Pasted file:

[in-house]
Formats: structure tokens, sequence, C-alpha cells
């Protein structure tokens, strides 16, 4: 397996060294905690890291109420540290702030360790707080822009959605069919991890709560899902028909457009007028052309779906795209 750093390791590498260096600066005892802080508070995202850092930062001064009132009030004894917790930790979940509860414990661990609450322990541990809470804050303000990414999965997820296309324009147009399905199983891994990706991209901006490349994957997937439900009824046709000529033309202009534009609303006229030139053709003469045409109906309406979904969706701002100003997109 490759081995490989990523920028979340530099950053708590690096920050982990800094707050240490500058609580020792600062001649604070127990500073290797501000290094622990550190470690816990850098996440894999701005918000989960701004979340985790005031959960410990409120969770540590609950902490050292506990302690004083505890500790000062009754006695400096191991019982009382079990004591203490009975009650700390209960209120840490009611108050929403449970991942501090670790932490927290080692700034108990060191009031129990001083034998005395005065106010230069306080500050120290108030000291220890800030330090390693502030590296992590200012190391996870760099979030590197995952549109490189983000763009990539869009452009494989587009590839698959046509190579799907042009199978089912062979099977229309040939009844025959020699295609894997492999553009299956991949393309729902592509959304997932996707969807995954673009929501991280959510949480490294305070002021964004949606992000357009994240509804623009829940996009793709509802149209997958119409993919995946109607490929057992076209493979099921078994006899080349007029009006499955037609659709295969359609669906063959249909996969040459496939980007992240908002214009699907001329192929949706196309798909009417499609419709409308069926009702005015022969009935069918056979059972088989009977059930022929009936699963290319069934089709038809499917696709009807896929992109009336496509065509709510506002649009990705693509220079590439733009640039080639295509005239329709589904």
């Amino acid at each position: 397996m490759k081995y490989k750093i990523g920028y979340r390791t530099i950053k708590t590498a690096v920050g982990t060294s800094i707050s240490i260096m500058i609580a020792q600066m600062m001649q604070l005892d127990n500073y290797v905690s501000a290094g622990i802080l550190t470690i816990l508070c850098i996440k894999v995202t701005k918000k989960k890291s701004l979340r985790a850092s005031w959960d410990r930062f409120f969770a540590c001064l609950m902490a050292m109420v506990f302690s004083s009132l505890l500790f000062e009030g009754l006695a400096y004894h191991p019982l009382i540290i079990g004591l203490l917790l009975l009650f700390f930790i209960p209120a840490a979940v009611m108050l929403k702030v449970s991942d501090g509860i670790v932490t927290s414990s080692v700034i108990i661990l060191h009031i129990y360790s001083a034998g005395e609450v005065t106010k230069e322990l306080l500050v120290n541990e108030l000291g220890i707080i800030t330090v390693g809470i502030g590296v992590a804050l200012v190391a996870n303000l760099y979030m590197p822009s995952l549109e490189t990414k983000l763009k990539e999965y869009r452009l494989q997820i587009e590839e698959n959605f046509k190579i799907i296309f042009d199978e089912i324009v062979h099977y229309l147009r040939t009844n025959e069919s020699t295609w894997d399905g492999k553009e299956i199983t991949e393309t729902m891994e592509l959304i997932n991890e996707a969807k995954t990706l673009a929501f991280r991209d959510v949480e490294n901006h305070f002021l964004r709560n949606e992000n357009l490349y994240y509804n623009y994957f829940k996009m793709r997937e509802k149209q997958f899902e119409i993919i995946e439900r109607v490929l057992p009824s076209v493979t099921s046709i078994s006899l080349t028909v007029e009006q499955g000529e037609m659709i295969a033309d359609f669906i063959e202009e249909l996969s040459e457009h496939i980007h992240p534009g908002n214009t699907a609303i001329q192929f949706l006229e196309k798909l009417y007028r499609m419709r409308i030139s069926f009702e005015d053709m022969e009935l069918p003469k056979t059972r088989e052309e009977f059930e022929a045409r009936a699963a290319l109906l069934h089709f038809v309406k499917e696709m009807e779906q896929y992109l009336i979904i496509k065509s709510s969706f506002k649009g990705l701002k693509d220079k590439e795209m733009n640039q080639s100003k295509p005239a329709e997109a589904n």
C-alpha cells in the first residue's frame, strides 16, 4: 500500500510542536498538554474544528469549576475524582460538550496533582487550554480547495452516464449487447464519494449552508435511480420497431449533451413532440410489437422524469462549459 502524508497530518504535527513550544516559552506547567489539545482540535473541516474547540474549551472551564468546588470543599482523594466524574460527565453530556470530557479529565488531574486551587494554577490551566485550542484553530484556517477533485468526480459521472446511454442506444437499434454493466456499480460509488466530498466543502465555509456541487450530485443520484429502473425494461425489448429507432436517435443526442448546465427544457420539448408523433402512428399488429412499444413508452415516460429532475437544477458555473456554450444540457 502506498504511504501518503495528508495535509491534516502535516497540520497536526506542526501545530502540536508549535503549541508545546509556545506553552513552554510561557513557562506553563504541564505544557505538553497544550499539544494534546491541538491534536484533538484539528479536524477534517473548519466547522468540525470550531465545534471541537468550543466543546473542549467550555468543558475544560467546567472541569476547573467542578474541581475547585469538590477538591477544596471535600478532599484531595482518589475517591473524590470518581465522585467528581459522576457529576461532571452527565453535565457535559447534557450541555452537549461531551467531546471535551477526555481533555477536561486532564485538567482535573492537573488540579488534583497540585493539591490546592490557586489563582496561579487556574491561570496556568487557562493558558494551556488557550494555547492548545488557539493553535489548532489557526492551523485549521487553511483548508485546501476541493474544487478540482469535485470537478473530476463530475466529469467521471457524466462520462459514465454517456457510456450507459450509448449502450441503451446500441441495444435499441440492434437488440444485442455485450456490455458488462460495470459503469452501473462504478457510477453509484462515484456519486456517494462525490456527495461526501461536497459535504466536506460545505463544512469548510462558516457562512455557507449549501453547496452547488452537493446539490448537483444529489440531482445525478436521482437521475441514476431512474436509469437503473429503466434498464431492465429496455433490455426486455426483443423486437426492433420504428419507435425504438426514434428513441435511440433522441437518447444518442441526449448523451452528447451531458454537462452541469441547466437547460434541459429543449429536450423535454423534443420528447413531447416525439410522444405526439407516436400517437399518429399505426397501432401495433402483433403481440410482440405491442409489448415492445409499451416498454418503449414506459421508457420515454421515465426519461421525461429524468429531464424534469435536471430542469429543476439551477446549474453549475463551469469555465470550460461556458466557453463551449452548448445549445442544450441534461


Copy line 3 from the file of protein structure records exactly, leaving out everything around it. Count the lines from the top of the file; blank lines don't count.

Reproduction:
């Protein structure tokens, strides 16, 4: 397996060294905690890291109420540290702030360790707080822009959605069919991890709560899902028909457009007028052309779906795209 750093390791590498260096600066005892802080508070995202850092930062001064009132009030004894917790930790979940509860414990661990609450322990541990809470804050303000990414999965997820296309324009147009399905199983891994990706991209901006490349994957997937439900009824046709000529033309202009534009609303006229030139053709003469045409109906309406979904969706701002100003997109 490759081995490989990523920028979340530099950053708590690096920050982990800094707050240490500058609580020792600062001649604070127990500073290797501000290094622990550190470690816990850098996440894999701005918000989960701004979340985790005031959960410990409120969770540590609950902490050292506990302690004083505890500790000062009754006695400096191991019982009382079990004591203490009975009650700390209960209120840490009611108050929403449970991942501090670790932490927290080692700034108990060191009031129990001083034998005395005065106010230069306080500050120290108030000291220890800030330090390693502030590296992590200012190391996870760099979030590197995952549109490189983000763009990539869009452009494989587009590839698959046509190579799907042009199978089912062979099977229309040939009844025959020699295609894997492999553009299956991949393309729902592509959304997932996707969807995954673009929501991280959510949480490294305070002021964004949606992000357009994240509804623009829940996009793709509802149209997958119409993919995946109607490929057992076209493979099921078994006899080349007029009006499955037609659709295969359609669906063959249909996969040459496939980007992240908002214009699907001329192929949706196309798909009417499609419709409308069926009702005015022969009935069918056979059972088989009977059930022929009936699963290319069934089709038809499917696709009807896929992109009336496509065509709510506002649009990705693509220079590439733009640039080639295509005239329709589904």